Deliniated Discourse

Wretches With a Wretched End

Matthew 21:28-46

But what do you think? A man had two sons, and he came to the first and said, ‘Son, go work today in the vineyard.’ “And he answered and said, ‘I will, sir’; and he did not go. “And he came to the second and said the same thing. But he answered and said, ‘I will not’; yet he afterward regretted it and went. “Which of the two did the will of his father?” They said, “The latter.” Jesus said to them, “Truly I say to you that the tax-gatherers and harlots will get into the kingdom of God before you. “For John came to you in the way of righteousness and you did not believe him; but the tax-gatherers and harlots did believe him; and you, seeing this, did not even feel remorse afterward so as to believe him. “Listen to another parable. There was a landowner who PLANTED A VINEYARD AND PUT A WALL AROUND IT AND DUG A WINE PRESS IN IT, AND BUILT A TOWER, and rented it out to vine-growers, and went on a journey. “And when the harvest time approached, he sent his slaves to the vine-growers to receive his produce. “And the vine-growers took his slaves and beat one, and killed another, and stoned a third. “Again he sent another group of slaves larger than the first; and they did the same thing to them. “But afterward he sent his son to them, saying, ‘They will respect my son.’ “But when the vine-growers saw the son, they said among themselves, ‘This is the heir; come, let us kill him, and seize his inheritance.’ “And they took him, and threw him out of the vineyard, and killed him. “Therefore when the owner of the vineyard comes, what will he do to those vine-growers?” They said to Him, “He will bring those wretches to a wretched end, and will rent out the vineyard to other vine-growers, who will pay him the proceeds at the proper seasons.” Jesus said to them, “Did you never read in the Scriptures, ‘THE STONE WHICH THE BUILDERS REJECTED, THIS BECAME THE CHIEF CORNER stone; THIS CAME ABOUT FROM THE LORD, AND IT IS MARVELOUS IN OUR EYES’? “Therefore I say to you, the kingdom of God will be taken away from you, and be given to a nation producing the fruit of it. “And he who falls on this stone will be broken to pieces; but on whomever it falls, it will scatter him like dust.” And when the chief priests and the Pharisees heard His parables, they understood that He was speaking about them. And when they sought to seize Him, they feared the multitudes, because they held Him to be a prophet.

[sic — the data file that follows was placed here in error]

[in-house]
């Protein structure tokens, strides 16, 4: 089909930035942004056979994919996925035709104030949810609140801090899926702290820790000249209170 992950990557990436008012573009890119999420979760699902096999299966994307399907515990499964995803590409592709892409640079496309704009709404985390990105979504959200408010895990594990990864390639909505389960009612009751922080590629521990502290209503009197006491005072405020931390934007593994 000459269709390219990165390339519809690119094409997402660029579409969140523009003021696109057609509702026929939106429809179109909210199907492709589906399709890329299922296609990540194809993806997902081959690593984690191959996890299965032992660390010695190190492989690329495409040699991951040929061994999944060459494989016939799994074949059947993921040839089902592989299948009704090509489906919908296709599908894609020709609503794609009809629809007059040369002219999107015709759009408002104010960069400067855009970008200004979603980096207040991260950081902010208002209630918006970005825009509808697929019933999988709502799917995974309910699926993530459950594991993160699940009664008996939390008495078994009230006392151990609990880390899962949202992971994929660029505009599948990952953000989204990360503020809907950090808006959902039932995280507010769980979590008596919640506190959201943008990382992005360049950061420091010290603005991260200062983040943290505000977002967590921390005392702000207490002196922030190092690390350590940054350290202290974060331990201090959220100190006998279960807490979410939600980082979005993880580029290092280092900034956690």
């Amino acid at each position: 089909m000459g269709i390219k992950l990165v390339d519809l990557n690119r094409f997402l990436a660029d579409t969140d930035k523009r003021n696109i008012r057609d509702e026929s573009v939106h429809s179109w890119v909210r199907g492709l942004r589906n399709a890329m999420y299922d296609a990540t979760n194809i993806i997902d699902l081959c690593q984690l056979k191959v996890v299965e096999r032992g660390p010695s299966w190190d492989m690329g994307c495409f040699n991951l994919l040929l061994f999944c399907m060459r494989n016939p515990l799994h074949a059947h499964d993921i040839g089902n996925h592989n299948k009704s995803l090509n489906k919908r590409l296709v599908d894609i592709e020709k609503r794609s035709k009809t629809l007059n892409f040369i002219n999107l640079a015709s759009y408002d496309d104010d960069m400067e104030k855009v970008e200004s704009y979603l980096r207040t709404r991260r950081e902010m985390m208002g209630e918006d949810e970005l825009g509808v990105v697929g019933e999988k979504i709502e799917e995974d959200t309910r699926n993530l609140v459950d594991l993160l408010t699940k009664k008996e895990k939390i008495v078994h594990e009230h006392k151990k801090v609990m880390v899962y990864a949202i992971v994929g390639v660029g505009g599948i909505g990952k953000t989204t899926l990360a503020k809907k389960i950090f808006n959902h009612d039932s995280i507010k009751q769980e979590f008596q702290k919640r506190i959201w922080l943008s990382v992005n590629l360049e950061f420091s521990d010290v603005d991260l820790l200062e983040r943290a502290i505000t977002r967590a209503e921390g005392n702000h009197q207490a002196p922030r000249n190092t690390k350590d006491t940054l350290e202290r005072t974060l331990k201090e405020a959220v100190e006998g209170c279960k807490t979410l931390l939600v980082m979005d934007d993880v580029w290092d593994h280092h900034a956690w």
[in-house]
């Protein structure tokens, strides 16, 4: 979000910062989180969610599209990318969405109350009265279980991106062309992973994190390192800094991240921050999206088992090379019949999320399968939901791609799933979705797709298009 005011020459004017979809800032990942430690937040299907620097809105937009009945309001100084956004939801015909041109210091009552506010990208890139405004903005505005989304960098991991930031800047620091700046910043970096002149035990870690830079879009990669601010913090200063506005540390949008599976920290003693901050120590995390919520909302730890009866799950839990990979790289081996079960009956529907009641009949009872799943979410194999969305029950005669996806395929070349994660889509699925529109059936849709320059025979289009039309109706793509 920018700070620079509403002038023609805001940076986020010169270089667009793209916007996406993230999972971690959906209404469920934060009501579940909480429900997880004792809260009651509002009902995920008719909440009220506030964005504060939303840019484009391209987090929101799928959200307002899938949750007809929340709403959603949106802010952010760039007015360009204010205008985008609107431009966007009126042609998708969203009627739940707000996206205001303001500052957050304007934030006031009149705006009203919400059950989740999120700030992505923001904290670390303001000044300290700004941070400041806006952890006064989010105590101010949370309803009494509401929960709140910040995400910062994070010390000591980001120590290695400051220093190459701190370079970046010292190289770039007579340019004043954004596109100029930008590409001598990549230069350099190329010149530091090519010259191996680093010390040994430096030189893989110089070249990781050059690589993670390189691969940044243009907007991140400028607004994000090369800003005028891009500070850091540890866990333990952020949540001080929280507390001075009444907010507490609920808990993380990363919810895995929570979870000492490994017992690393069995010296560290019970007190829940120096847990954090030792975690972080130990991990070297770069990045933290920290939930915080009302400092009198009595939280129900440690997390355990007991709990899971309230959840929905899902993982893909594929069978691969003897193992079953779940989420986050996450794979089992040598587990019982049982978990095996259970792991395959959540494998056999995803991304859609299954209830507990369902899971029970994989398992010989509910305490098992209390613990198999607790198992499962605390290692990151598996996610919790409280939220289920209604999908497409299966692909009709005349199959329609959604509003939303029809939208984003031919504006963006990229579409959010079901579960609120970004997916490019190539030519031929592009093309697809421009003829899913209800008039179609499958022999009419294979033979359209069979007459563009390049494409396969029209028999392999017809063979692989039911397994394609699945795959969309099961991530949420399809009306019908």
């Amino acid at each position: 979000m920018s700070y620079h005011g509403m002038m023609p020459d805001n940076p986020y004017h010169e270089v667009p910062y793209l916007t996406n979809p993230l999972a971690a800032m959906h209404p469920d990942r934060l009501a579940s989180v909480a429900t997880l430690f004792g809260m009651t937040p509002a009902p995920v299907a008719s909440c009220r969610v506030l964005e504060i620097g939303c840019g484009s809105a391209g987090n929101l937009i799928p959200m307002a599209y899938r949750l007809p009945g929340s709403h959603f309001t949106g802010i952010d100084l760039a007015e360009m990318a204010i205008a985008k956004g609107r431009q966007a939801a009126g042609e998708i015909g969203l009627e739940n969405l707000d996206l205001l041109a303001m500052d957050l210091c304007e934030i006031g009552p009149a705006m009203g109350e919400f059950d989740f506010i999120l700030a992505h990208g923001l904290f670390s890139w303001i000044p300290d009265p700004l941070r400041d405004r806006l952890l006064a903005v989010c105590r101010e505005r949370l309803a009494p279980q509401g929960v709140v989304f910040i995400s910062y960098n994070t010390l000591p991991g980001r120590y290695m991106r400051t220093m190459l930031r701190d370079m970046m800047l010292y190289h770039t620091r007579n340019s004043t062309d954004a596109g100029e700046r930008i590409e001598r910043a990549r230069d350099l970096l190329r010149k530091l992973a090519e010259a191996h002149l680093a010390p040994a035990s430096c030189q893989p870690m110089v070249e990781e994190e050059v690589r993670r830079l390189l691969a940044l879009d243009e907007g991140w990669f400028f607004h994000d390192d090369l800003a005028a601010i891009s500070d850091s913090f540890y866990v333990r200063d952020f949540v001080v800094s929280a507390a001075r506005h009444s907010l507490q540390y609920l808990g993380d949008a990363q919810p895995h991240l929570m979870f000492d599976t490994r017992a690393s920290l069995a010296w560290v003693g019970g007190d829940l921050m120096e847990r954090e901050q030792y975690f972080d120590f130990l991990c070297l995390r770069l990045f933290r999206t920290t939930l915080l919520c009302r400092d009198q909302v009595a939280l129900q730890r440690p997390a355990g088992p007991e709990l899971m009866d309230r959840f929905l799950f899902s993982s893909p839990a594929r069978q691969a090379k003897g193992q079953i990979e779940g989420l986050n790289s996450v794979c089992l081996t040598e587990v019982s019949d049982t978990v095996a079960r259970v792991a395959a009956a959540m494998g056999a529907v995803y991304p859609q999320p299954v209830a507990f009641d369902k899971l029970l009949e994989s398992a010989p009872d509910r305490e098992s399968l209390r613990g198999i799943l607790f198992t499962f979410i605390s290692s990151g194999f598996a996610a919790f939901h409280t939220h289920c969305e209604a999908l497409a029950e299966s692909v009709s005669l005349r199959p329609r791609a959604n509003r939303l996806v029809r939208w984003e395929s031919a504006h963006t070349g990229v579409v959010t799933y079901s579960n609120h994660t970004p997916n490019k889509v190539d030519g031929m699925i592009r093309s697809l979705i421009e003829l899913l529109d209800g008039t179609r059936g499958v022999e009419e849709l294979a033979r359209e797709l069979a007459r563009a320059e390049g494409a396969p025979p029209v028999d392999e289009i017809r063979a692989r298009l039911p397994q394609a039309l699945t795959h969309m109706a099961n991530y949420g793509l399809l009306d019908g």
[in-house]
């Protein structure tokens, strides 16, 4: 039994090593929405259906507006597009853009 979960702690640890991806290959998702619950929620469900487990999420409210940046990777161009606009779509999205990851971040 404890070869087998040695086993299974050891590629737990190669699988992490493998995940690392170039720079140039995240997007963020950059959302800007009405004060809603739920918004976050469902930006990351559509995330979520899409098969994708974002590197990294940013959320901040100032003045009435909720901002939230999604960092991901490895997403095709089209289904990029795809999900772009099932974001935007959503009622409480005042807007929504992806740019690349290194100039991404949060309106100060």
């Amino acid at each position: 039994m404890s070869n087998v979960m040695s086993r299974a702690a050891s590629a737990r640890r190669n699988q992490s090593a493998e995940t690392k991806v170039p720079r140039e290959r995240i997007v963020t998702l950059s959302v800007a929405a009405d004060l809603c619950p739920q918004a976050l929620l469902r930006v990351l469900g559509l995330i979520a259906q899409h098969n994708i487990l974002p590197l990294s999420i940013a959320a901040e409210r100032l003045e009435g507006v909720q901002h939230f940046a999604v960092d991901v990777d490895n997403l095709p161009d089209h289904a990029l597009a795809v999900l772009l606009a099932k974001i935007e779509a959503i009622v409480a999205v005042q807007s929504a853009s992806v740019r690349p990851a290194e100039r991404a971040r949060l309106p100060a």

Jesus makes it perfectly clear, they are being replaced. We are still within the context of the Triumphal Entry To Typically Tragic Times. Jesus arrived in Jerusalem, yesterday, humble and victorious, riding on a donkey, without bow or sword. The people, but especially the children, yelled, “Hosanna to the son of David, BLESSED IS HE WHO COMES IN THE NAME OF THE LORD,” (which is Psalm 118–Jesus quotes that too), Jesus entered the temple and overturned the tables of the money changers, and challenged the scribes, with Scripture, who have challenged him. Today Jesus went to find figs on a fruitless, fig tree and caused it to wither, and is now, once again, challenging the scribes and priests, who are challenging him.

Last time we saw the scribes and priests questioning Jesus concerning from where he received his authority, we are still in the immediate context. They fell headlong into the trap set by Jesus and his questions concerning John the Baptist. The chief priests questioned where Jesus received his authority, he wasn’t trained by them, he didn’t learn from them and he wasn’t even born into the proper tribe to teach in the temple. Remember the genealogy way back in Matthew chapter one, or even the people shouting, “Hosanna to the son of David?” Jesus was descended from Judah, not from Levi. Nevertheless, our Old Testament tutor has prophesied that the Messiah would be from Judah and the scribes and priests should have known this. Problem; they were looking for a warrior like David, not the humble king, mounted on a donkey, in spite of Scripture.